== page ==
SSC balloon launch team at Esrange Space Center is conducting two heavy lifts with stratospheric ballons to performe technological tests on behalf of the Japanese space organisation JAXA.
JAXA is conducting research for the next generations of aircraft. Their goal is to design a silent supersonic transportation system that is economically viable and eco friendly for travels in the 21st century. The D-SEND project is composed of drop tests D-SEND #1 and D-SEND #2. In the first phase called D-SEND#1 in 2011, two different axisymmetric bodies were dropped successfully from balloons at an altitude of 24 km. D-SEND#2 campaign is a continuation of the D-SEND#1 phase An experimental supersonic airplane (unmanned aircraft with no engine and capable of autonomous flight) designed utilizing JAXA's proprietary low sonic boom design technology is dropped from a balloon at an altitude of 30 km. The unmanned aircraft will glide over the boom measurement systems at Mach 1.3 and a flight-path angle of 50 degrees, where the generated boom signature goes down vertically toward the systems. The sonic boom is measured by a series of boom measurement systems held at an altitude of 1km.
The first drop test on August 16, 2013 was from a launch and trajectory point of view a success, but the airplane did not behave as expected. After the separation from the balloon, the supersonic airplane model deviated from the expected flight path and was aborted about 12 kilometers from the targeted boom measurement area.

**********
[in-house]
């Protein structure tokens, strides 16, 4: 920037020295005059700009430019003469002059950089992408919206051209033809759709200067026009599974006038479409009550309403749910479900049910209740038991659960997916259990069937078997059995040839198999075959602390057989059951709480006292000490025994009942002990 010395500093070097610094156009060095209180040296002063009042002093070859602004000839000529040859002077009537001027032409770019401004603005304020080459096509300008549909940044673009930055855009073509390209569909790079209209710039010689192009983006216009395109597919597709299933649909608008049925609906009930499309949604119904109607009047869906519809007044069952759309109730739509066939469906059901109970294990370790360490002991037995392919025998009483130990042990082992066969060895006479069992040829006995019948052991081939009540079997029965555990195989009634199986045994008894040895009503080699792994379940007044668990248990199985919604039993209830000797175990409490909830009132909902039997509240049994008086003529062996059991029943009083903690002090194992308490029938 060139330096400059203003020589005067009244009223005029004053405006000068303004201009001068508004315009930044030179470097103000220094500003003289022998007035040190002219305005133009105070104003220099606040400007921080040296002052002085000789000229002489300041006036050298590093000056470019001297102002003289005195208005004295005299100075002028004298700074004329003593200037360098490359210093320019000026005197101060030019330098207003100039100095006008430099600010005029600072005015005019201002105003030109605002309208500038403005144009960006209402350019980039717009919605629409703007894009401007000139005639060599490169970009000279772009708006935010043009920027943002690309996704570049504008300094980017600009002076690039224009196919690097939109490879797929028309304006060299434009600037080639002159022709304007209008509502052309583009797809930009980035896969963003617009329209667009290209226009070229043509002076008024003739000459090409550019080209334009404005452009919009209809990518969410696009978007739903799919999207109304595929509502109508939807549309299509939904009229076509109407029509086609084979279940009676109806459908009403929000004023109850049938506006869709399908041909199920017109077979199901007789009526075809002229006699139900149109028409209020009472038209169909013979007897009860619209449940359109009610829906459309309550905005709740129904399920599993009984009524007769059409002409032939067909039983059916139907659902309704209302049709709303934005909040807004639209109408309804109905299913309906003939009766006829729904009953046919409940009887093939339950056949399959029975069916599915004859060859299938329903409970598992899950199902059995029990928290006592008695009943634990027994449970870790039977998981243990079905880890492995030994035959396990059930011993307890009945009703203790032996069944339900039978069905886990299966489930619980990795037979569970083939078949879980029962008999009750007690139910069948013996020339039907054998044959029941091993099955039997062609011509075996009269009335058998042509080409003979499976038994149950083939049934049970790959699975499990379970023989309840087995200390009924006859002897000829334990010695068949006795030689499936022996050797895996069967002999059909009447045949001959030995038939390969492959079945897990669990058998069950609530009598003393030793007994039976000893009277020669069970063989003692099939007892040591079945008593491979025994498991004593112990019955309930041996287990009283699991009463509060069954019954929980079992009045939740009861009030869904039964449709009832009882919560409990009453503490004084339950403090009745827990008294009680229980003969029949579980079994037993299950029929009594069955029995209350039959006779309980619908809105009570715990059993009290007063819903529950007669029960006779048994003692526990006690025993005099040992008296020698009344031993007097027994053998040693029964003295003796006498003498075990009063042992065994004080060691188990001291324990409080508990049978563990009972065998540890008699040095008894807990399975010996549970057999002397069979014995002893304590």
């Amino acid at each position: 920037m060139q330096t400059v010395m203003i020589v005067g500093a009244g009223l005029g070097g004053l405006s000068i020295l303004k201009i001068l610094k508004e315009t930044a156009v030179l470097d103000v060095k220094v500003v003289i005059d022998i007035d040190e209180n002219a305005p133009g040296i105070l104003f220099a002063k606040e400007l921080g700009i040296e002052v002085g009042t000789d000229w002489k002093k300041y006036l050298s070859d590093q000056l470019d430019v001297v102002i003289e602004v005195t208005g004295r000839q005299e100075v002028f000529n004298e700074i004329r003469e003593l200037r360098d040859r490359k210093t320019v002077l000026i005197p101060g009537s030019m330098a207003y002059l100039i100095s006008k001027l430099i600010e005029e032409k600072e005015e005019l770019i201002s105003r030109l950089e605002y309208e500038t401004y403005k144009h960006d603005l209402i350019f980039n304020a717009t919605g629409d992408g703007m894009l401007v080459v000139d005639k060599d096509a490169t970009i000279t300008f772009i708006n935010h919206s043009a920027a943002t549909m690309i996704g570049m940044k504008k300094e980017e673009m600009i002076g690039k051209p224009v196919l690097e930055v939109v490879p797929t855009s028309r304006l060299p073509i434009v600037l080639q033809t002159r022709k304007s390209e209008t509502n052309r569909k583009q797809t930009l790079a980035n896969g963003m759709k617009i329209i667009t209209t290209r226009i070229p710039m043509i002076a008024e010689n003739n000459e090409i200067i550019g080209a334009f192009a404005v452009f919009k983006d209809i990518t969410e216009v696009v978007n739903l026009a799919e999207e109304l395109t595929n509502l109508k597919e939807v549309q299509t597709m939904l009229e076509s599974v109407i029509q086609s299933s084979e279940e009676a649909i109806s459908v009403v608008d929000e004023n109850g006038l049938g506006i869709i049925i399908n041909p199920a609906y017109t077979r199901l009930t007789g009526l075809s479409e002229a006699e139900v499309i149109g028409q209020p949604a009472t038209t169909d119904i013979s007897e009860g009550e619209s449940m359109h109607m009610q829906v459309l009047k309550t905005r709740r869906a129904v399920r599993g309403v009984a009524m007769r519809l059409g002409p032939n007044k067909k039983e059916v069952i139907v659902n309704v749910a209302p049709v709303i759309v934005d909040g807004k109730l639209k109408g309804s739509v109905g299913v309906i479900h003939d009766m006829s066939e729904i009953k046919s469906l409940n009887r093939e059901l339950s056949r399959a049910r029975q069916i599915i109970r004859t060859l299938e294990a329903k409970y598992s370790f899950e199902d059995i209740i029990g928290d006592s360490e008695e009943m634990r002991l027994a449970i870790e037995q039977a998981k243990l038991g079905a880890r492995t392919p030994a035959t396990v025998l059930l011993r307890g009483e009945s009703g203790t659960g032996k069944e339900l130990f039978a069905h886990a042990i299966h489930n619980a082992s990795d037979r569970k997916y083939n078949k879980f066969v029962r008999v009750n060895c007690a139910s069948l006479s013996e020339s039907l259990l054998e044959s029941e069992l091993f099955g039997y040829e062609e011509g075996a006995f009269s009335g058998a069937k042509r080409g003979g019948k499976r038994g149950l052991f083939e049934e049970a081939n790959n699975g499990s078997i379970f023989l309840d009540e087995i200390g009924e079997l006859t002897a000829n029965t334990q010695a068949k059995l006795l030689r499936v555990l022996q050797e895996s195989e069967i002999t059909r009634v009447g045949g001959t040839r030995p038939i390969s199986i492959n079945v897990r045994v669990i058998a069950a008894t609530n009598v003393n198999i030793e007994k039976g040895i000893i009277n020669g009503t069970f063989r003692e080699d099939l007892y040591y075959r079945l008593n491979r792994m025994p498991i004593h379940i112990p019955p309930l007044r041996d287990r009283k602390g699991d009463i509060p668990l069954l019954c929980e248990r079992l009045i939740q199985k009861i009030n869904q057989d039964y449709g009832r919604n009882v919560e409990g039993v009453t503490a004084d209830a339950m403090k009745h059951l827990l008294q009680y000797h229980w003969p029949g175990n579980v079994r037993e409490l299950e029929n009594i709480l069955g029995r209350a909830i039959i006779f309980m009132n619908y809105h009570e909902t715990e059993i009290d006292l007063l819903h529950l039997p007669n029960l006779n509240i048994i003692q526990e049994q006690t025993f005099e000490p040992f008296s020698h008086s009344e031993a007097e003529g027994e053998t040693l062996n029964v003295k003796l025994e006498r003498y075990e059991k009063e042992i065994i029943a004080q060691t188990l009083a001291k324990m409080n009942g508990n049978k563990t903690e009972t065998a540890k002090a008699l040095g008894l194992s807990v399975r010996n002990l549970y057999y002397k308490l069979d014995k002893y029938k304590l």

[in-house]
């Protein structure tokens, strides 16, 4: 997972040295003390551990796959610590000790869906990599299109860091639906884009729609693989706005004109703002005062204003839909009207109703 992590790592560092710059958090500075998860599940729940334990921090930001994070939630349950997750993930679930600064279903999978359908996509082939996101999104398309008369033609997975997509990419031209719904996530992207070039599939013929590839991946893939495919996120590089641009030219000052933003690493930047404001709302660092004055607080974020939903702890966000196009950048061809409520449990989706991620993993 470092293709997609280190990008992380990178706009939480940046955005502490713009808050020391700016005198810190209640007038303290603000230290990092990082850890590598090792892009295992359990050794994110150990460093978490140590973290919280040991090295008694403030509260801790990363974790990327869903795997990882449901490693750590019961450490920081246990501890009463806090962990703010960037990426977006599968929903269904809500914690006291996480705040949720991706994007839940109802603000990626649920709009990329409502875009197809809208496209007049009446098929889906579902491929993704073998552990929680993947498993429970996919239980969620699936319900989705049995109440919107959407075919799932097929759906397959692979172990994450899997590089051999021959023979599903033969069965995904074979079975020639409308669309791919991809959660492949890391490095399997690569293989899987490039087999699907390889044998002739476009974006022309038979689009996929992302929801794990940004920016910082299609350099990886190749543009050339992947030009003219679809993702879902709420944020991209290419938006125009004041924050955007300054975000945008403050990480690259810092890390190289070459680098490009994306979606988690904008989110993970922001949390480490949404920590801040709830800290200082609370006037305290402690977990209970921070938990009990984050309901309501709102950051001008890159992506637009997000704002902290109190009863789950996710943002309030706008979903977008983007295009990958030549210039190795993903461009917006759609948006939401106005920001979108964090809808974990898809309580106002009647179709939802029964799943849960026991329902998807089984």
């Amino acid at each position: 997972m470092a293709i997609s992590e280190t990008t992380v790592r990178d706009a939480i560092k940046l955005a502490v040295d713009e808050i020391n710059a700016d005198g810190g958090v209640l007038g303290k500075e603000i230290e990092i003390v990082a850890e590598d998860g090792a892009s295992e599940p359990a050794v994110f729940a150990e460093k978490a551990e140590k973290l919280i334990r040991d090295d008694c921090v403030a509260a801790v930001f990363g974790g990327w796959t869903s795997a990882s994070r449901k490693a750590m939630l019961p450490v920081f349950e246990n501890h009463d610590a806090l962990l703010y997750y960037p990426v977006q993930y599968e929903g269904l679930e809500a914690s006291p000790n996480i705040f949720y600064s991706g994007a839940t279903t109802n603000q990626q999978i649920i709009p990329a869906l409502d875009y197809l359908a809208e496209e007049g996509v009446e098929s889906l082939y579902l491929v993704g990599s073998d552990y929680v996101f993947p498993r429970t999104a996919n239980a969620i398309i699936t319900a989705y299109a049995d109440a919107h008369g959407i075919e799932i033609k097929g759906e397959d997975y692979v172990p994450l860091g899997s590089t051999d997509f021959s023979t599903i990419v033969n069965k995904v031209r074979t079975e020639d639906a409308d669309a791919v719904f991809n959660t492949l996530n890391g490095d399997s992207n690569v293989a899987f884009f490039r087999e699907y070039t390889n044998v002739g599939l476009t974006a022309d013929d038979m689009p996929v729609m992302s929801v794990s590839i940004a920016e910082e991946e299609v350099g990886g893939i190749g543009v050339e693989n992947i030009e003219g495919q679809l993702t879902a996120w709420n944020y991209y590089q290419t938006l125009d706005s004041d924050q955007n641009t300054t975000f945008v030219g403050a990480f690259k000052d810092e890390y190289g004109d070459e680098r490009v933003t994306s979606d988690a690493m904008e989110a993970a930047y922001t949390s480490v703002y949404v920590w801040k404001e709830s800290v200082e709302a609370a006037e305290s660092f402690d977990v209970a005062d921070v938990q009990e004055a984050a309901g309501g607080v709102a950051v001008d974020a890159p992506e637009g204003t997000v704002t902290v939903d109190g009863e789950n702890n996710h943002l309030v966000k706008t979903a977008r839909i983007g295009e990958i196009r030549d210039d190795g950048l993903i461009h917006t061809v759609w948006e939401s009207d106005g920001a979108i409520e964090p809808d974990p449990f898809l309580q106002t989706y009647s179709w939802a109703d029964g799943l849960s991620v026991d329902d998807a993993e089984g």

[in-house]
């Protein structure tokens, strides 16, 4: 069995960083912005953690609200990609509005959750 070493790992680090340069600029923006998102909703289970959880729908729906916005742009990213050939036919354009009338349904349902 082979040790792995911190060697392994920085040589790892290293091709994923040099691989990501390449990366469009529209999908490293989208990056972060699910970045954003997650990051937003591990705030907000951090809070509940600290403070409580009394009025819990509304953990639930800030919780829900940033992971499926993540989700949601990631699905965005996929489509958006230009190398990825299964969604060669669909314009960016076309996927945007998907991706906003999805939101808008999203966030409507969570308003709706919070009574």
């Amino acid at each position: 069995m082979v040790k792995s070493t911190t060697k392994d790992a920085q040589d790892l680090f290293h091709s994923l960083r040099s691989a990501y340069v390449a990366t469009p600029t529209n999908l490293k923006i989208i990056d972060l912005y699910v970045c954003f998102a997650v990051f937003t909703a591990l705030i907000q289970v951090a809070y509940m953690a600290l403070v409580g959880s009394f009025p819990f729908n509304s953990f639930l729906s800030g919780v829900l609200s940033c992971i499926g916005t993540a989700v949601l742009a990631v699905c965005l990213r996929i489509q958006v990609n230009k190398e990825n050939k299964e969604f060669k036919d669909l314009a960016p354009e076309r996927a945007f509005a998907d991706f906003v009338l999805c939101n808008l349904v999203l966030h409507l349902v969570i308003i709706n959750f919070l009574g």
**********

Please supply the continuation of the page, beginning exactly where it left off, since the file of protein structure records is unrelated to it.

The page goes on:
Status of the D-Send#2 Campaign
With D-SEND #2, JAXA aim to achieve the following goals.
- Demonstrate the effect of low sonic boom design at the front and end of the fuselage
- Establish low-boom wave acquisition technology
- Verify the low-boom propagation analysis technology
General information D-SEND-2
||Esrange Space Center
||First posible date July 22, 2014
||311 500 m³ (11 M ft³)
|| ~30 km
Mr Mikael Toyra, Project manager SSC, email@example.com
Dr.Kenji Yoshida, Project manager JAXA, firstname.lastname@example.org
Read about the D-SEND project: http://www.aero.jaxa.jp/eng/research/frontier/sst/d-send.html